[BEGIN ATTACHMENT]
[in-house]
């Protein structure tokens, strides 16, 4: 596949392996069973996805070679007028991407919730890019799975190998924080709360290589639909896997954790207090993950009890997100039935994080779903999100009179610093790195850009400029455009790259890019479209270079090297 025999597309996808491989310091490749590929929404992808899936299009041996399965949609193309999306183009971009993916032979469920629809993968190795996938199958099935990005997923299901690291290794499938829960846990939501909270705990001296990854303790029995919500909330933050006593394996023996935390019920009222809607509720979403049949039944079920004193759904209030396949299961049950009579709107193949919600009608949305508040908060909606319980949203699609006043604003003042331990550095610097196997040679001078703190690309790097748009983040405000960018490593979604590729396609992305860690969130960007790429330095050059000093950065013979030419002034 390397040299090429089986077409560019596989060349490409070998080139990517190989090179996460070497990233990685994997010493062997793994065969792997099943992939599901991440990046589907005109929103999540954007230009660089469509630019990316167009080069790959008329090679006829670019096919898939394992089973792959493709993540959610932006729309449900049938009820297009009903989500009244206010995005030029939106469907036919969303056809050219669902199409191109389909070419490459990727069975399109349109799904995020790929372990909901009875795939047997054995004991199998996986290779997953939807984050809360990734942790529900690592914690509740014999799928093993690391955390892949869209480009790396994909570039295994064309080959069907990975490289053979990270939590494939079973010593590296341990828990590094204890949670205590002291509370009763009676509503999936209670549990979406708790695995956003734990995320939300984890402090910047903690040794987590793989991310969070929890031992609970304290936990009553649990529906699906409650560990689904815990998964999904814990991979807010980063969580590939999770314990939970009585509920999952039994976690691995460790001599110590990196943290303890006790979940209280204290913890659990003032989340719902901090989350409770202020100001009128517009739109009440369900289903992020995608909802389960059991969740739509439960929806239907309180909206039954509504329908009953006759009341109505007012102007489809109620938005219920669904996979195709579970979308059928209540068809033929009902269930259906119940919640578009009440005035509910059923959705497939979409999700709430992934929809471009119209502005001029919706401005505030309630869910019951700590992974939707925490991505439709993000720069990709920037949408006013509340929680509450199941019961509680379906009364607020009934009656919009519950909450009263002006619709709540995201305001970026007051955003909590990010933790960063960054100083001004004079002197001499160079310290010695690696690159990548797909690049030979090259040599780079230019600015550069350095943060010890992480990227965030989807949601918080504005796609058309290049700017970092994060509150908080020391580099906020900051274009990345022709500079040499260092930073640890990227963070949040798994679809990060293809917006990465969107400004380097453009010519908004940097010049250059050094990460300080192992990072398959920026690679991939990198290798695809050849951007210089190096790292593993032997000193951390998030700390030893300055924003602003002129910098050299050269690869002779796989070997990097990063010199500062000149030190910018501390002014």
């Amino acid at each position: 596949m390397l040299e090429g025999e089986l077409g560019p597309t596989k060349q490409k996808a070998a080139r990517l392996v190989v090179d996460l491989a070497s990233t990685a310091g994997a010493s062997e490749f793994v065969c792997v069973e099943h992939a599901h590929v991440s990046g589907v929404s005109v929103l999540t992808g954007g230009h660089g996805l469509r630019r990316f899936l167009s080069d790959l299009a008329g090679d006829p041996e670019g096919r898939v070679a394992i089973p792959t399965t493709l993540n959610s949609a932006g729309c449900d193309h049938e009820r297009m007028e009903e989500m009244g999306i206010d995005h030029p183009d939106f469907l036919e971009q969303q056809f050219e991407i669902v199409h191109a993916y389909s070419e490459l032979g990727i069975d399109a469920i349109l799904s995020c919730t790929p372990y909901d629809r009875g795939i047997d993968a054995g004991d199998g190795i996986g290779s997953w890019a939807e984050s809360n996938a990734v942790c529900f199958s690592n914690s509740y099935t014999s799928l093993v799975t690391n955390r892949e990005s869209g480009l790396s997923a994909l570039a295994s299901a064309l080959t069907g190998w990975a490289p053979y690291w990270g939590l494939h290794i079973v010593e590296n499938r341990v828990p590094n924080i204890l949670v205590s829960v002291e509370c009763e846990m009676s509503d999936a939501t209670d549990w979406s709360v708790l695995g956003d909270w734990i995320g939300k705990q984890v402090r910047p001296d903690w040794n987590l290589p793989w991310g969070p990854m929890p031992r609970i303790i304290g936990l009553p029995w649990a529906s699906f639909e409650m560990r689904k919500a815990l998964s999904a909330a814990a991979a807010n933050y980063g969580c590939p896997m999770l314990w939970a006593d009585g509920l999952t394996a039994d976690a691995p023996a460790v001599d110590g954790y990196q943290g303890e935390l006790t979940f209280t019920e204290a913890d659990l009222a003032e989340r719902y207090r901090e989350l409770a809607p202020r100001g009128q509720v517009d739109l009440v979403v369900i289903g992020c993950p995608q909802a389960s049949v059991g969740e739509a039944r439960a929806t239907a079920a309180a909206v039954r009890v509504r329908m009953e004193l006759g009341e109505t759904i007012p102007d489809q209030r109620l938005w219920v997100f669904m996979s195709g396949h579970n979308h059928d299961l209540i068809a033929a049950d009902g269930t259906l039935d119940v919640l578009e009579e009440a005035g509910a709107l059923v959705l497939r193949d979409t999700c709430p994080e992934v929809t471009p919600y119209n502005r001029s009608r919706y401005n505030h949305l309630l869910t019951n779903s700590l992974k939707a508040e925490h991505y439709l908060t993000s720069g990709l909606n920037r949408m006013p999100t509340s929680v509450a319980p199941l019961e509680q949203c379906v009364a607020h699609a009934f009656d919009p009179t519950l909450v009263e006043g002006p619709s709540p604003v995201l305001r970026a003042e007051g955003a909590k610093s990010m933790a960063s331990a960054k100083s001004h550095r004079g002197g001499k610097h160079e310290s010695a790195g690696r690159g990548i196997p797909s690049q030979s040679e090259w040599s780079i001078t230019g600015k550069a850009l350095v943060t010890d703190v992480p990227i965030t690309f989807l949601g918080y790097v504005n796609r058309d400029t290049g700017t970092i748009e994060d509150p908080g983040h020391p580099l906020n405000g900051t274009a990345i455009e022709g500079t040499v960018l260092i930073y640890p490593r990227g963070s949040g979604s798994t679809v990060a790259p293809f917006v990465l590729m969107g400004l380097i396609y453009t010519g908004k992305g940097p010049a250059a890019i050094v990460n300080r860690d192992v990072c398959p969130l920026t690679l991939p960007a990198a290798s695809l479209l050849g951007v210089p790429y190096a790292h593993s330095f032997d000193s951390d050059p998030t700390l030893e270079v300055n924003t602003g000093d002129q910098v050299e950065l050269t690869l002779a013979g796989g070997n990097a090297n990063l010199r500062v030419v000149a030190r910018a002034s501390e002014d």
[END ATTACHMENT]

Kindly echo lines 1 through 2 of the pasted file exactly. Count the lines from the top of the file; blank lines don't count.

[in-house]
């Protein structure tokens, strides 16, 4: 596949392996069973996805070679007028991407919730890019799975190998924080709360290589639909896997954790207090993950009890997100039935994080779903999100009179610093790195850009400029455009790259890019479209270079090297 025999597309996808491989310091490749590929929404992808899936299009041996399965949609193309999306183009971009993916032979469920629809993968190795996938199958099935990005997923299901690291290794499938829960846990939501909270705990001296990854303790029995919500909330933050006593394996023996935390019920009222809607509720979403049949039944079920004193759904209030396949299961049950009579709107193949919600009608949305508040908060909606319980949203699609006043604003003042331990550095610097196997040679001078703190690309790097748009983040405000960018490593979604590729396609992305860690969130960007790429330095050059000093950065013979030419002034 390397040299090429089986077409560019596989060349490409070998080139990517190989090179996460070497990233990685994997010493062997793994065969792997099943992939599901991440990046589907005109929103999540954007230009660089469509630019990316167009080069790959008329090679006829670019096919898939394992089973792959493709993540959610932006729309449900049938009820297009009903989500009244206010995005030029939106469907036919969303056809050219669902199409191109389909070419490459990727069975399109349109799904995020790929372990909901009875795939047997054995004991199998996986290779997953939807984050809360990734942790529900690592914690509740014999799928093993690391955390892949869209480009790396994909570039295994064309080959069907990975490289053979990270939590494939079973010593590296341990828990590094204890949670205590002291509370009763009676509503999936209670549990979406708790695995956003734990995320939300984890402090910047903690040794987590793989991310969070929890031992609970304290936990009553649990529906699906409650560990689904815990998964999904814990991979807010980063969580590939999770314990939970009585509920999952039994976690691995460790001599110590990196943290303890006790979940209280204290913890659990003032989340719902901090989350409770202020100001009128517009739109009440369900289903992020995608909802389960059991969740739509439960929806239907309180909206039954509504329908009953006759009341109505007012102007489809109620938005219920669904996979195709579970979308059928209540068809033929009902269930259906119940919640578009009440005035509910059923959705497939979409999700709430992934929809471009119209502005001029919706401005505030309630869910019951700590992974939707925490991505439709993000720069990709920037949408006013509340929680509450199941019961509680379906009364607020009934009656919009519950909450009263002006619709709540995201305001970026007051955003909590990010933790960063960054100083001004004079002197001499160079310290010695690696690159990548797909690049030979090259040599780079230019600015550069350095943060010890992480990227965030989807949601918080504005796609058309290049700017970092994060509150908080020391580099906020900051274009990345022709500079040499260092930073640890990227963070949040798994679809990060293809917006990465969107400004380097453009010519908004940097010049250059050094990460300080192992990072398959920026690679991939990198290798695809050849951007210089190096790292593993032997000193951390998030700390030893300055924003602003002129910098050299050269690869002779796989070997990097990063010199500062000149030190910018501390002014």